The NFL offseason is just about here and for the Los Angeles Rams, that means big changes could be coming.
Despite their 5-12 finish in 2022, the Rams have aspirations of getting back into postseason contention in 2023, giving it one last run with their Super Bowl core.
To make that happen though, the Rams will need to hope for better health while also making some savvy roster moves given their lack of cap space.
Some of those moves could come via trade. We obviously know the Rams are not afraid to make a big move and sacrifice draft picks for proven commodities. Is there a big trade that makes sense this offseason though?
Pro Football Focus’ Marcus Mosher believes so as he recently came up with five blockbuster trades that would make sense this offseason and one of them was the Rams sending the No. 37 overall pick in the second round of the 2023 NFL Draft to the Indianapolis Colts for running back Jonathan Taylor.
Why I don’t like this deal
Before I get into this specific trade, let me be clear here: I am not opposed to the Rams making another “win-now” trade that hampers their future. If you’re gonna give it a go with this core hoping for another Super Bowl before entering a rebuild, you might as well go all in and give yourselves the best chance to compete.
But while I am in favor of making a deal, this is not the one for me. And the reason for that can be boiled down to two words: Todd Gurley.
Gurley had an outstanding first three seasons with the Rams after being drafted in the first round out of Georgia. After being named NFL Offensive Player of the Year in his third season, the Rams gave him a big contract extension that was well-deserved at the time.
The only problem was that Gurley’s knee issues didn’t allow him to continue his dominance. After signing the extension, Gurley had one more outstanding season before the knee issues really started to give him trouble. After an injury-plagued 2019 season, the Rams wound up needing to release him before the extension even kicked in, which put them in a tough spot financially that they are just now recovering from.
Taylor and Gurley are obviously two different players, but the overall point here is that it is a huge risk to devote significant assets and cap space to the running back position.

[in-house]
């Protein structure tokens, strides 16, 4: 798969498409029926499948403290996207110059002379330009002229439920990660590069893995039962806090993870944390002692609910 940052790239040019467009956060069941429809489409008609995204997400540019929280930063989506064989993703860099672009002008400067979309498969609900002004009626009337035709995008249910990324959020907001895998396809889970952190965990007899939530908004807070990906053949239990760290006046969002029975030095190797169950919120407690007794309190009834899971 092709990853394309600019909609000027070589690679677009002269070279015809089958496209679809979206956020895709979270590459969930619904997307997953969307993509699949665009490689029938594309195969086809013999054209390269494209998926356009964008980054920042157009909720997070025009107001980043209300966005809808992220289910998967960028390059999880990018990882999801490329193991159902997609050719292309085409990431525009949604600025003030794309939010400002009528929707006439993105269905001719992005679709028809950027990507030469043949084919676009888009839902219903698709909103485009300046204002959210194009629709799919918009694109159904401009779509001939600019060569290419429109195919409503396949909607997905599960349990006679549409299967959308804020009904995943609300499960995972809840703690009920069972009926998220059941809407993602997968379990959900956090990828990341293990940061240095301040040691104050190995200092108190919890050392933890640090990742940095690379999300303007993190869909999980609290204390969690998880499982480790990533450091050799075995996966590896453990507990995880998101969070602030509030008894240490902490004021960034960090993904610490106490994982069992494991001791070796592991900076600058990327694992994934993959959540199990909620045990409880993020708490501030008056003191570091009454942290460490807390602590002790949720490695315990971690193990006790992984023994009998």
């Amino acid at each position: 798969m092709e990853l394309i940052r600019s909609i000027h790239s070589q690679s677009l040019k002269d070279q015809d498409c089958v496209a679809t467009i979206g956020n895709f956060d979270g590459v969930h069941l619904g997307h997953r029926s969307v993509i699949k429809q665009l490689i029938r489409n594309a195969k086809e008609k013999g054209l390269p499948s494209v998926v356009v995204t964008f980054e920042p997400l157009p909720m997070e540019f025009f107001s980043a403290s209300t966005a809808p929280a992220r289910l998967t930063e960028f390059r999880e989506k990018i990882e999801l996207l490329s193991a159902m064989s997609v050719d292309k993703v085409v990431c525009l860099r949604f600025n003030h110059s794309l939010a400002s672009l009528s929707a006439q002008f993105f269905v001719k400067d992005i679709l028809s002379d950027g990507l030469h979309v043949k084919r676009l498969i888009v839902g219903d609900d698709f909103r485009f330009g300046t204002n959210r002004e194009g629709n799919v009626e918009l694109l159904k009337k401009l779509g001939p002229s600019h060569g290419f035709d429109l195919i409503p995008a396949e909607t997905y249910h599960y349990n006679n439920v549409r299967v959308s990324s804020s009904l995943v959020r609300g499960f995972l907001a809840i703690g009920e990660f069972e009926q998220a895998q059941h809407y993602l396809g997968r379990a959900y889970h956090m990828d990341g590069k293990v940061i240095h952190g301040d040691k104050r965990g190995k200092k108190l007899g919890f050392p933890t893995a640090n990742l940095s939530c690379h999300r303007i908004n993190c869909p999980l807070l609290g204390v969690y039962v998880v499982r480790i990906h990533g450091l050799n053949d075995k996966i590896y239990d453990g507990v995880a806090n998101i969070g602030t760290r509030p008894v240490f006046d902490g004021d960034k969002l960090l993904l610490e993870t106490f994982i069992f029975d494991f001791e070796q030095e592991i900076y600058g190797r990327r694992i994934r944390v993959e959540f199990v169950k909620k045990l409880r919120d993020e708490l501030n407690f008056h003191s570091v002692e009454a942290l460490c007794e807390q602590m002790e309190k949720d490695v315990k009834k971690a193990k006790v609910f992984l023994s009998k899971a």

I don’t want to downplay Taylor’s greatness, because he is really good. In his three-year career with the Colts, Taylor has averaged 89.3 rushing yards per game and 5.1 yards per carry. He was absolutely incredible in 2021 when he played in every game and had 2,171 yards from scrimmage and 20 touchdowns.
CMC vs. Taylor
If the Rams could add that guy to their offense then it could be a game-changer much like Christian McCaffrey was for the San Francisco 49ers.
The only problem, and the same thing is the case for McCaffrey, is that injuries have already started to hamper Taylor. He was limited to just 11 games in 2022 due to a high ankle sprain, and this isn’t the first ankle issue he has dealt with. Even when Taylor was on the field, his production was down by a full yard per carry compared to the previous season.
As Mosher laid out in his article, Taylor is also about to enter the final year of his rookie deal and will surely want to be paid like one of the highest running backs in the league a year from now. Where is that money going to come from? The Rams have done a nice job freeing up money in the past to accommodate big acquisitions, but that can’t continue on forever. The NFL salary cap is not a myth and the Rams do not have much, if any, space to work with.
If I was the Rams and looking to make a big move, I would be looking for a pass rusher, not a running back.
Akers is decent
There are a variety of reasons for that, including Cam Akers’ emergence in the final games of 2022, teams utilizing running back by committee more and the plethora of veteran backs available on the free agent market.
The Rams have needs that are far more apparent than running back, and even if they view running back as a need, the draft has a ton of them. I would rather use that No. 37 overall pick on a running back who could become the next Taylor (who was a second-round pick himself) on a four-year rookie contract as opposed to giving up assets AND paying Taylor big money.
Again, that is not to downplay Taylor’s greatness. It’s just about how to best manage your limited assets to get back to competing in 2023.